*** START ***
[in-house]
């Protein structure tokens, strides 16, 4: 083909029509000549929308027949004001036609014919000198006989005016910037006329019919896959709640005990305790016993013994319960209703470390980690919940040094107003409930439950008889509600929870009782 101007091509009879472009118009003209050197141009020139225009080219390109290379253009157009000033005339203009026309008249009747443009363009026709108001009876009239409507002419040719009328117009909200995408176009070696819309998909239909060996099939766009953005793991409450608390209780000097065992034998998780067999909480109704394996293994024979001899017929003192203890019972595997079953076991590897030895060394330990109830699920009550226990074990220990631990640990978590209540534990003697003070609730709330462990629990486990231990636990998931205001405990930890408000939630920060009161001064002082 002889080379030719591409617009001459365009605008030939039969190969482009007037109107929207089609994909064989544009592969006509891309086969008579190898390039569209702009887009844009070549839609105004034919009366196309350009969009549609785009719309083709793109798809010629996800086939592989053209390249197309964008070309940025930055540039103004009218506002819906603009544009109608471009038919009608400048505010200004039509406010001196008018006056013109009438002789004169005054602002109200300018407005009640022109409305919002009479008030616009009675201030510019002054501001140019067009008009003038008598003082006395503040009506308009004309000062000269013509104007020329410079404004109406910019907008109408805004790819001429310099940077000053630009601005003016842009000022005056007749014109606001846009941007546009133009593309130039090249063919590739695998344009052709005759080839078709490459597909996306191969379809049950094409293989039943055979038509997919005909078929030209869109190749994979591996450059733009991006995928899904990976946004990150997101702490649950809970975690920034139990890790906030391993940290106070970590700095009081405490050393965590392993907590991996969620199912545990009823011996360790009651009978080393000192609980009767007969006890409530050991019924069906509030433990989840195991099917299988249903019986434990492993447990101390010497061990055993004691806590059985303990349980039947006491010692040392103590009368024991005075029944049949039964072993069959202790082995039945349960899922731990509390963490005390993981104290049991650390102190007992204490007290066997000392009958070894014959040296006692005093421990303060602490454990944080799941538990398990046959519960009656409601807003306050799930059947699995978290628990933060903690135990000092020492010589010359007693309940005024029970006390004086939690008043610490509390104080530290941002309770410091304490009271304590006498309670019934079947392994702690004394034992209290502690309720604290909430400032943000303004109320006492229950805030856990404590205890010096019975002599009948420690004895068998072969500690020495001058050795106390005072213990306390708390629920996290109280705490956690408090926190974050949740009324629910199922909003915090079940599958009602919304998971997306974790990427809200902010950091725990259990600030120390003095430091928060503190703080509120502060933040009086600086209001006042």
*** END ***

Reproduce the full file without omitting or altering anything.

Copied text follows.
[in-house]
């Protein structure tokens, strides 16, 4: 083909029509000549929308027949004001036609014919000198006989005016910037006329019919896959709640005990305790016993013994319960209703470390980690919940040094107003409930439950008889509600929870009782 101007091509009879472009118009003209050197141009020139225009080219390109290379253009157009000033005339203009026309008249009747443009363009026709108001009876009239409507002419040719009328117009909200995408176009070696819309998909239909060996099939766009953005793991409450608390209780000097065992034998998780067999909480109704394996293994024979001899017929003192203890019972595997079953076991590897030895060394330990109830699920009550226990074990220990631990640990978590209540534990003697003070609730709330462990629990486990231990636990998931205001405990930890408000939630920060009161001064002082 002889080379030719591409617009001459365009605008030939039969190969482009007037109107929207089609994909064989544009592969006509891309086969008579190898390039569209702009887009844009070549839609105004034919009366196309350009969009549609785009719309083709793109798809010629996800086939592989053209390249197309964008070309940025930055540039103004009218506002819906603009544009109608471009038919009608400048505010200004039509406010001196008018006056013109009438002789004169005054602002109200300018407005009640022109409305919002009479008030616009009675201030510019002054501001140019067009008009003038008598003082006395503040009506308009004309000062000269013509104007020329410079404004109406910019907008109408805004790819001429310099940077000053630009601005003016842009000022005056007749014109606001846009941007546009133009593309130039090249063919590739695998344009052709005759080839078709490459597909996306191969379809049950094409293989039943055979038509997919005909078929030209869109190749994979591996450059733009991006995928899904990976946004990150997101702490649950809970975690920034139990890790906030391993940290106070970590700095009081405490050393965590392993907590991996969620199912545990009823011996360790009651009978080393000192609980009767007969006890409530050991019924069906509030433990989840195991099917299988249903019986434990492993447990101390010497061990055993004691806590059985303990349980039947006491010692040392103590009368024991005075029944049949039964072993069959202790082995039945349960899922731990509390963490005390993981104290049991650390102190007992204490007290066997000392009958070894014959040296006692005093421990303060602490454990944080799941538990398990046959519960009656409601807003306050799930059947699995978290628990933060903690135990000092020492010589010359007693309940005024029970006390004086939690008043610490509390104080530290941002309770410091304490009271304590006498309670019934079947392994702690004394034992209290502690309720604290909430400032943000303004109320006492229950805030856990404590205890010096019975002599009948420690004895068998072969500690020495001058050795106390005072213990306390708390629920996290109280705490956690408090926190974050949740009324629910199922909003915090079940599958009602919304998971997306974790990427809200902010950091725990259990600030120390003095430091928060503190703080509120502060933040009086600086209001006042």